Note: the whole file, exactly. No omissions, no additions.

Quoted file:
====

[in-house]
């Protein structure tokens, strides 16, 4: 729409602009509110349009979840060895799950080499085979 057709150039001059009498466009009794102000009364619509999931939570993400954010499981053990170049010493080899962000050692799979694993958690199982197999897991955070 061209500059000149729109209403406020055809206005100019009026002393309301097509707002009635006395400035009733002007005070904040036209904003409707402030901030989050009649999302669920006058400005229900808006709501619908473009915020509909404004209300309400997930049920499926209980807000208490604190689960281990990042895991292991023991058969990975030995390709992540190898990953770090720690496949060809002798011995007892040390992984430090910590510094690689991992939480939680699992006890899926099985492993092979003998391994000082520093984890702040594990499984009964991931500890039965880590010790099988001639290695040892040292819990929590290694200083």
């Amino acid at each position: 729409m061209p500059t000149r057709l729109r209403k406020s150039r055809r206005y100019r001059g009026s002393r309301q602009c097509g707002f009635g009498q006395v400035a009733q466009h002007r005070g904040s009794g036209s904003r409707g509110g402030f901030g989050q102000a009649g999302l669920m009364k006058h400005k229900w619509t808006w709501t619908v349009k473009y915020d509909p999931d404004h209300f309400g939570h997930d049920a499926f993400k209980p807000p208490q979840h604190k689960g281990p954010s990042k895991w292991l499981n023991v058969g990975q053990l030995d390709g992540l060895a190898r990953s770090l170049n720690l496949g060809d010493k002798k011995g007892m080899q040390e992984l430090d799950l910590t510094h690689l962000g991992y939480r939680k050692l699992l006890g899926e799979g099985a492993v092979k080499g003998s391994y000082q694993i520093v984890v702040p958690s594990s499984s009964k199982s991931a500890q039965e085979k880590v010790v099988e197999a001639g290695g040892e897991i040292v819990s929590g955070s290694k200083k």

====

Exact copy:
[in-house]
């Protein structure tokens, strides 16, 4: 729409602009509110349009979840060895799950080499085979 057709150039001059009498466009009794102000009364619509999931939570993400954010499981053990170049010493080899962000050692799979694993958690199982197999897991955070 061209500059000149729109209403406020055809206005100019009026002393309301097509707002009635006395400035009733002007005070904040036209904003409707402030901030989050009649999302669920006058400005229900808006709501619908473009915020509909404004209300309400997930049920499926209980807000208490604190689960281990990042895991292991023991058969990975030995390709992540190898990953770090720690496949060809002798011995007892040390992984430090910590510094690689991992939480939680699992006890899926099985492993092979003998391994000082520093984890702040594990499984009964991931500890039965880590010790099988001639290695040892040292819990929590290694200083």
């Amino acid at each position: 729409m061209p500059t000149r057709l729109r209403k406020s150039r055809r206005y100019r001059g009026s002393r309301q602009c097509g707002f009635g009498q006395v400035a009733q466009h002007r005070g904040s009794g036209s904003r409707g509110g402030f901030g989050q102000a009649g999302l669920m009364k006058h400005k229900w619509t808006w709501t619908v349009k473009y915020d509909p999931d404004h209300f309400g939570h997930d049920a499926f993400k209980p807000p208490q979840h604190k689960g281990p954010s990042k895991w292991l499981n023991v058969g990975q053990l030995d390709g992540l060895a190898r990953s770090l170049n720690l496949g060809d010493k002798k011995g007892m080899q040390e992984l430090d799950l910590t510094h690689l962000g991992y939480r939680k050692l699992l006890g899926e799979g099985a492993v092979k080499g003998s391994y000082q694993i520093v984890v702040p958690s594990s499984s009964k199982s991931a500890q039965e085979k880590v010790v099988e197999a001639g290695g040892e897991i040292v819990s929590g955070s290694k200083k």